The jurisdiction of the Merit Systems Protection Board is confined to those matters assigned to it by statute, rule, or regulation. See Meeker v. Merit Sys. Prot. Bd., 319 F.3d 1368, 1374 (Fed.Cir.2003); Schmidt v. Dep't of the Interior, 153 F.3d 1348, 1356 (Fed.Cir.1998); 5 U.S.C. § 7701(a). The Board has jurisdiction over appeals arising from OPM's administration of the Federal Employees' Retirement System Act (“FERSA”), 5 U.S.C. §§ 8401-79, but it does not have jurisdiction over appeals arising from OPM's administration of the Federal Employees' Group Life Insurance Act (“FEGLIA”), 5 U.S.C. §§ 8701-16. The jurisdictional provision that governs review of disputes concerning annuity payments made under FERSA, 5 U.S.C. § 8461(e)(1), provides that, subject to an exception not applicable here, “an administrative action or order affecting the rights or interests of an individual or of the United States under the provisions of [FERSA] administered by [OPM] may be appealed to the Merit Systems Protection Board under procedures prescribed by the Board.” The jurisdictional provision that governs review of disputes concerning FEGLIA, 5 U.S.C. § 8715, provides that “[t]he district courts of the United States have original jurisdiction, concurrent with the United States Court of Federal Claims, of a civil action or claim against the United States founded on [FEGLIA].” The question in this case is whether Ms. Miller's claim may be characterized as a challenge to an order affecting her rights under FERSA, as she contends, or whether it should be characterized as a claim founded on FEGLIA, as the Board held and as the Board and the United States argue in this appeal. We conclude that the dispute is properly characterized as one founded on FEGLIA, and that jurisdiction to review the overpayment determination lay in the district court or the Court of Federal Claims, not in the Merit Systems Protection Board.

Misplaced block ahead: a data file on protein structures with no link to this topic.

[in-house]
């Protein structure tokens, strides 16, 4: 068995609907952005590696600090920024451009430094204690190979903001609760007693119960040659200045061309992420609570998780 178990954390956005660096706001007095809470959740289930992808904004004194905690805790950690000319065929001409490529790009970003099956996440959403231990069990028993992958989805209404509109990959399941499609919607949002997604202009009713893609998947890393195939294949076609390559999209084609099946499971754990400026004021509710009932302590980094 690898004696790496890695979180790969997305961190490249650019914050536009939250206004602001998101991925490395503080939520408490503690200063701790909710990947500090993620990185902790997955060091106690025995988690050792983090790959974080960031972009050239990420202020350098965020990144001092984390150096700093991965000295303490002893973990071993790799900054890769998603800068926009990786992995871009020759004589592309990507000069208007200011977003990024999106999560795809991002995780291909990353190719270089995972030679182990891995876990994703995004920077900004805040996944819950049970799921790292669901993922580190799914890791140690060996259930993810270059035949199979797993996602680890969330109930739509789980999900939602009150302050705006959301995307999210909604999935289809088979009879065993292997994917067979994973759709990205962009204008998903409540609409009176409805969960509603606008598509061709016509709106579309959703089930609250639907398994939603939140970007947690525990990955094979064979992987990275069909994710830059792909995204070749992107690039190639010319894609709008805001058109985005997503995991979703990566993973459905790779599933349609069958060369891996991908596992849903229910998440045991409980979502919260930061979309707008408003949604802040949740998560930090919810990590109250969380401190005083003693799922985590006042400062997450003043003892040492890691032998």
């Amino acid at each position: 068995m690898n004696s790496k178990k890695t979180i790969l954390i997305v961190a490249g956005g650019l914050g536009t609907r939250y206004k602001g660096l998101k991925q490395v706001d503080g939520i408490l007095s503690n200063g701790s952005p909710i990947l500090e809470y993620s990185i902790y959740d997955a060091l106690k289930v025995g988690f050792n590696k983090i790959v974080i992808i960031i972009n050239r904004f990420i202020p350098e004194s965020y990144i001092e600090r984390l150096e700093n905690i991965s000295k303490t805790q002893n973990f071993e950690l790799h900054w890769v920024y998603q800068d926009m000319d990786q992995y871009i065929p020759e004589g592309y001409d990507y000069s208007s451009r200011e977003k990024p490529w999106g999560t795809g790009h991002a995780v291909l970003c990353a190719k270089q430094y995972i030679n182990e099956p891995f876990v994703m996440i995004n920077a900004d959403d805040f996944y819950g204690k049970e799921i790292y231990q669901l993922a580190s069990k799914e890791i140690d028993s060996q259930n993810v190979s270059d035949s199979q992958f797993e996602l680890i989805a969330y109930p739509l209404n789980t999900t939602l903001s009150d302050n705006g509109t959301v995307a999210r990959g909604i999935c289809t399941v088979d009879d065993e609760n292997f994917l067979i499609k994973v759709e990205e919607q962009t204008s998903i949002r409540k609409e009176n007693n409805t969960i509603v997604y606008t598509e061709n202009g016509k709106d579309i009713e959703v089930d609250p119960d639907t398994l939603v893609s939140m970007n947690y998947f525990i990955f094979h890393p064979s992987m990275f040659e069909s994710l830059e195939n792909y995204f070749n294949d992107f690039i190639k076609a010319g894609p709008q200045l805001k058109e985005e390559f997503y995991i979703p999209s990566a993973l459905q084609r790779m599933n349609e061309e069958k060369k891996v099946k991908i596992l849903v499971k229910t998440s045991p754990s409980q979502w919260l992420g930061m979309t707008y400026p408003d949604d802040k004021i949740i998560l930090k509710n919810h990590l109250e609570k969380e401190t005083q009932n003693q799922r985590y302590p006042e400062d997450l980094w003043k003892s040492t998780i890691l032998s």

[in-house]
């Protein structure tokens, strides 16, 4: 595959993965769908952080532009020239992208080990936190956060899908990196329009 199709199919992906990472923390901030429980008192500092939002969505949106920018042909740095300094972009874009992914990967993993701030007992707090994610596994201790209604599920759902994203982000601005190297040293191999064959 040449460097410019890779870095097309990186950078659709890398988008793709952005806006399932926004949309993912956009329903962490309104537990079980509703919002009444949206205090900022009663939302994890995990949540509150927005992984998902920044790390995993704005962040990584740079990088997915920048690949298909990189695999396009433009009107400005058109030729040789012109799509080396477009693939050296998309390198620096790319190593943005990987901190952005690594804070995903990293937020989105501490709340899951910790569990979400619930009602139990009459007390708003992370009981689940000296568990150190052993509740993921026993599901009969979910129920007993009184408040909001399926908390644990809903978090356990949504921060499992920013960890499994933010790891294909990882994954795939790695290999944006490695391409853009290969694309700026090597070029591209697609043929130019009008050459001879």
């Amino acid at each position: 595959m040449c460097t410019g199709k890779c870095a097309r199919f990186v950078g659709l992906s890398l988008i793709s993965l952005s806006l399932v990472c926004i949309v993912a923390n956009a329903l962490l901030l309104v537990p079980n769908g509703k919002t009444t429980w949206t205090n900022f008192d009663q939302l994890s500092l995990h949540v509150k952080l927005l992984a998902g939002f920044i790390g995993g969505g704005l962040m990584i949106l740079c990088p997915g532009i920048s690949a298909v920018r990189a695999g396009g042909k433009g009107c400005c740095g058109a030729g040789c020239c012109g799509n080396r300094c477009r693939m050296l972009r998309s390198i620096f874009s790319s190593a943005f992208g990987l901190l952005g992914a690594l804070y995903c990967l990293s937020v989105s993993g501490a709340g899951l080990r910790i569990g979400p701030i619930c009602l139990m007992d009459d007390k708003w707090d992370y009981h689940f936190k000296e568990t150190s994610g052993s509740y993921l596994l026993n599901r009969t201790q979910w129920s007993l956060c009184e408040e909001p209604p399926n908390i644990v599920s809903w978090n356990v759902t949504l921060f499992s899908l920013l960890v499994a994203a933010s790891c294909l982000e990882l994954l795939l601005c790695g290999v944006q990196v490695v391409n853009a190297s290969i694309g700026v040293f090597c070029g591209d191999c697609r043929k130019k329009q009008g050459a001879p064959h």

The dispute on the merits in this case is whether Ms. Miller should be required to make premium payments for the period 1991 to 2002, during which she was not receiving a retirement annuity but for which she was later awarded retroactive annuity payments. OPM's decision that she is required to make those premium payments was based on a construction of 5 U.S.C. § 8707(b)-a provision outside of the FERS laws-as Ms. Miller acknowledges. Ms. Miller's sole quarrel with OPM is that she disagrees with its assertion that the provisions of FEGLIA require it to deduct retroactive payments from her retirement annuity. She supports her arguments on the merits with references to various provisions of FEGLIA and corresponding regulations. If Ms. Miller's proposed construction of FEGLIA is correct, she will not have to make the back premium payments. If OPM's construction is correct, she will. The resolution of the dispute in this case thus depends on an interpretation of FEGLIA. Put another way, Ms. Miller's claim to have her annuity payments restored to their full, non-offset amount is “founded” on FEGLIA within the meaning of FEGLIA's review provision, 5 U.S.C. § 8715. While the mechanism for collecting the overpayment was through a reduction in Ms. Miller's annuity payments, the order requiring that reduction does not “affect [her] rights or interests” under FERS, within the meaning of the FERS review provision, 5 U.S.C. § 8461(e)(1). That is because the reduction in her annuity payments was merely the mechanism for recovering funds that OPM determined Ms. Miller owed under FEGLIA; the reduction was not based on any decision regarding a substantive right or interest under FERS.